This week from CEPR: March 26

Thursday, March 26, 2020

Highlights from some of the latest research reports published in the Centre for Economic Policy Research (CEPR) network’s long-running series of discussion papers, as well as some other recent CEPR publications.

Also, links to some of the latest columns on Vox, the Centre’s policy portal, which provides ‘research-based policy analysis and commentary from leading economists’.

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    • New Discussion Papers


    Christian Bayer, Moritz Kuhn       
    CEPR DP No. 14519  | 12 March 2020 

    There are large differences in case fatality rates from the coronavirus outbreak across countries, considerably higher in Italy than in some northern European countries. A new CEPR study by Christian Bayer and Moritz Kuhn uses World Value Survey data on the share of people aged 30-49 who live with their parents to show that fatality rates are initially higher in countries with more intergenerational interactions. The study provides a warning for how important it is for countries where the elderly and the young live close together in particular to try to contain the virus early on. Among the findings: 

    • During the early phase of the pandemic, outcomes in terms of case-fatality rates (CFR) have differed widely across countries.
    • There is a strong positive correlation between countries' CFRs and the share of working-age families living with their parents.
    • Italy takes on extreme values in both dimensions of social interactions across generations and in the current CFR estimate.
    • Within the European Union, the countries considered high-risk are Poland, Bulgaria, Croatia and Slovenia.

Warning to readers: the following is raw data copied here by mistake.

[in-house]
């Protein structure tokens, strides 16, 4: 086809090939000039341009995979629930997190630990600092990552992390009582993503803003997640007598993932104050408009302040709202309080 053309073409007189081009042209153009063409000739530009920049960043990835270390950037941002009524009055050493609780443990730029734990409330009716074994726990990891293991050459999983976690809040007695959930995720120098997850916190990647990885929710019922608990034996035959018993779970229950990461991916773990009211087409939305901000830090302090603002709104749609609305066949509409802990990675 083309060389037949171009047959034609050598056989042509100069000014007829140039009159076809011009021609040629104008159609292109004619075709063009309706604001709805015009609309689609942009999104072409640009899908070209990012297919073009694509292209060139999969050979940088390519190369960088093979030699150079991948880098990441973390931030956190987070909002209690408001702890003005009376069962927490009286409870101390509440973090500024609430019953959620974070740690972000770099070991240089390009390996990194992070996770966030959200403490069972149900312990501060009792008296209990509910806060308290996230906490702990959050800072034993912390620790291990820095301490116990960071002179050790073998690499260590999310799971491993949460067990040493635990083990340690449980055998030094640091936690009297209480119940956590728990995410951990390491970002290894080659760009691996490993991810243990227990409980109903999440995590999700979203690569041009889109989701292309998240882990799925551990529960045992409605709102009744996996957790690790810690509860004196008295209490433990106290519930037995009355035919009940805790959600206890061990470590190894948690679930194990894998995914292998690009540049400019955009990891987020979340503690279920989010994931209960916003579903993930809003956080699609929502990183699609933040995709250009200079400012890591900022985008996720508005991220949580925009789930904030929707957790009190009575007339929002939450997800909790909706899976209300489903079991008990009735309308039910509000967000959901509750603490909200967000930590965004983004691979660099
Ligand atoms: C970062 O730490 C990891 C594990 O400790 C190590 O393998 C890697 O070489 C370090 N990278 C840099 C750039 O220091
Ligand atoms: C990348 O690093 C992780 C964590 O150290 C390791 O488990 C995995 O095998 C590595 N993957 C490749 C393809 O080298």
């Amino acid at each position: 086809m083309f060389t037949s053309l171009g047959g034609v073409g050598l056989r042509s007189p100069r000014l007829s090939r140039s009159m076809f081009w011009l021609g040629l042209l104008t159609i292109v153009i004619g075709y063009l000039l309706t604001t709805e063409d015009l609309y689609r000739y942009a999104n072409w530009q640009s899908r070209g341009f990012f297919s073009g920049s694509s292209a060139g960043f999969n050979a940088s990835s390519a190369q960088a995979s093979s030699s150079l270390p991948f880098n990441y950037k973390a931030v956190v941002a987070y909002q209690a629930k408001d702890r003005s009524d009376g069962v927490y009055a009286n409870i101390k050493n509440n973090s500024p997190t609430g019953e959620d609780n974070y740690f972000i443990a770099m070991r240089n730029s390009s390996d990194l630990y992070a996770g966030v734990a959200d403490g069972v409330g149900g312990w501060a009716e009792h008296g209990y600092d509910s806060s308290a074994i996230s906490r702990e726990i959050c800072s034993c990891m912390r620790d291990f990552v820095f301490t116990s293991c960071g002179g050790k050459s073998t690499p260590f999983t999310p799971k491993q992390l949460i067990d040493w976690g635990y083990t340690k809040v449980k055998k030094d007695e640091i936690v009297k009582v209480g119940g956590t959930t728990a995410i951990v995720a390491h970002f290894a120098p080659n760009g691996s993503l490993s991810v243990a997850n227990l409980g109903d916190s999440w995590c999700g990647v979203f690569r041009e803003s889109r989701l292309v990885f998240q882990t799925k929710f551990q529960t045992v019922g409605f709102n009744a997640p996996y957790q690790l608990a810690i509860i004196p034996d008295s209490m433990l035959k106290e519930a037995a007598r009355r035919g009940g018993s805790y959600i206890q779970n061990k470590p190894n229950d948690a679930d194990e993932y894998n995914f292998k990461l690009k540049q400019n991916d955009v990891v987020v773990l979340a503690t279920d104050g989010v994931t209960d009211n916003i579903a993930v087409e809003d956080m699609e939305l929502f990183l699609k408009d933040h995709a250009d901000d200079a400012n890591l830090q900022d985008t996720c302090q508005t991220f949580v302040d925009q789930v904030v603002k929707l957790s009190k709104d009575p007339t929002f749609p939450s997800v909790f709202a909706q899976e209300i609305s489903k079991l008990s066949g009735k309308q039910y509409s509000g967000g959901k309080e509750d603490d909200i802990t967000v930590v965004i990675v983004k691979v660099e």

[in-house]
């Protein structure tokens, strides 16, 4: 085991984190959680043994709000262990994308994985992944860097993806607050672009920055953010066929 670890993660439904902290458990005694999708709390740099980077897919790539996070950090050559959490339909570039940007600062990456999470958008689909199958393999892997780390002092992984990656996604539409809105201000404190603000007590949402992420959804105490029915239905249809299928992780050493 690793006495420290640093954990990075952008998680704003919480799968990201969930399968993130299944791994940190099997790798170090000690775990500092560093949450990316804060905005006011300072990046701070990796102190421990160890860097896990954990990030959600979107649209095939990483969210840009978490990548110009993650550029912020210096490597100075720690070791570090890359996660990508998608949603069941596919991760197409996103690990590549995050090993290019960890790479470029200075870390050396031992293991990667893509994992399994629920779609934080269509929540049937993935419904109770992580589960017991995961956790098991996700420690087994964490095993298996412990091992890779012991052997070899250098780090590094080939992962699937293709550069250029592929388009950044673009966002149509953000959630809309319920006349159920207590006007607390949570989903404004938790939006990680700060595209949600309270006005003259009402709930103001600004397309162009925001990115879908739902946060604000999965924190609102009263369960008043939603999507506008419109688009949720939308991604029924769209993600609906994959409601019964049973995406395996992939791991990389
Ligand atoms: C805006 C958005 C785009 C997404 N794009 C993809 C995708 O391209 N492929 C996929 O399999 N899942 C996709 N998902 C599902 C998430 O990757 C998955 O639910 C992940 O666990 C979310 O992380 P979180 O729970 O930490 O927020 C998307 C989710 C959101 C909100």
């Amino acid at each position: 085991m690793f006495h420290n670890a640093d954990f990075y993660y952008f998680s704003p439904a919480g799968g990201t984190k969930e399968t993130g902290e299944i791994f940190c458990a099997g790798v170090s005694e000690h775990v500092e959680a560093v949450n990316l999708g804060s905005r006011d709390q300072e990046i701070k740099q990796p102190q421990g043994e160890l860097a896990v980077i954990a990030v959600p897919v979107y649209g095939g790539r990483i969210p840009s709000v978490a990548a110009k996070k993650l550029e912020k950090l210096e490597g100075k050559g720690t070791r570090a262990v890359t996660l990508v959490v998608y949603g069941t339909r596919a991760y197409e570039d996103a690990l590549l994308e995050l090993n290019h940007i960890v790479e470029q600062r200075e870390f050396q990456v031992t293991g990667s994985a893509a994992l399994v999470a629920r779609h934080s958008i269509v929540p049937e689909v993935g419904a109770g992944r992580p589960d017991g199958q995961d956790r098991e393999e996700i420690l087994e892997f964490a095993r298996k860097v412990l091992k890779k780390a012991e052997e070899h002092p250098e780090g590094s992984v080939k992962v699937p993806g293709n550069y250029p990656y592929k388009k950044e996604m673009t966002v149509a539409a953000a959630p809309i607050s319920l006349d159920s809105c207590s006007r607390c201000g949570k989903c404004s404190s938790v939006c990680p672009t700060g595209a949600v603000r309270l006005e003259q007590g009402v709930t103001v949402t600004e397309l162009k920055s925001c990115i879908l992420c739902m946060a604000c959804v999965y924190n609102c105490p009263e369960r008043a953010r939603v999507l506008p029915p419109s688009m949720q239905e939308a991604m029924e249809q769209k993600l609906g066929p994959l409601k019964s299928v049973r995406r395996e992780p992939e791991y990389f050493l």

Figure 2: Case-fatality rates and share of working-age population living with parents across countries


    Martin Eichenbaum, Sérgio Rebelo, Mathias Trabandt        
    CEPR DP No. 14520 |  21 March 2020

    By reducing economic interactions among people, containment policies exacerbate the recession but raise welfare by reducing the death toll caused by the epidemic. A new CEPR study finds that it is optimal to introduce large-scale containment measures that result in a sharp, sustained drop in aggregate output. This optimal containment policy is estimated to save roughly half a million lives in the United States. 

    These are the findings of a new CEPR study by Martin Eichenbaum, Sérgio Rebelo, Mathias Trabandt, who study the interaction between economic decisions and epidemics, and highlight the basic economic forces at work during an epidemic. The results imply that people's decisions to cut back on consumption and work reduce the severity of the epidemic, as measured by total deaths. These decisions exacerbate the size of the recession caused by the epidemic. The competitive equilibrium is not socially optimal because infected people do not fully internalise the effects of their economic decisions on the spread of the virus.


    Stefano Ramelli, Alexander F Wagner       
    CEPR DP No. 14511 | 19 March 2020

    Analysis of stock price reactions to COVID-19 suggests that the market initially responded in a relatively orderly fashion by weighing the economic consequences of the evolving outbreak, before the ‘fever’ period of late February, when investors started to become concerned about high corporate debt and liquidity, and about the survival chances of firms with little cash. 

    • The telecoms and healthcare industries did relatively well, while transport and energy plummeted. 
    • Within industries, US firms reliant on Chinese inputs and those with a strong export orientation towards China suffered. 
    • Sophisticated investors appear to have started pricing-in the effects of the virus in the first part of January (the ‘Incubation’ phase), that is, before managers or analysts started paying attention.
    • The ‘outbreak’ phase followed, during which China-oriented stocks and internationally oriented stocks more generally strongly underperformed. 
    • In the last week of February and early March (the ‘fever’ phase), the aggregate market first fell strongly and then entered a whipsaw pattern. 

    These results illustrate how the health crisis morphed into a possible financial crisis, presumably also because of pre-existing fragilities in the financial markets. Broad policy actions will be required to avoid further negative outcomes and propagations of the shock. Investors may expect the real shocks caused by the outbreak of COVID-19 to be amplified by financial channels, in light of pre-existing fragilities and stress in the financial markets.

    Figure 2: Feverish Stock Price Reactions to COVID-19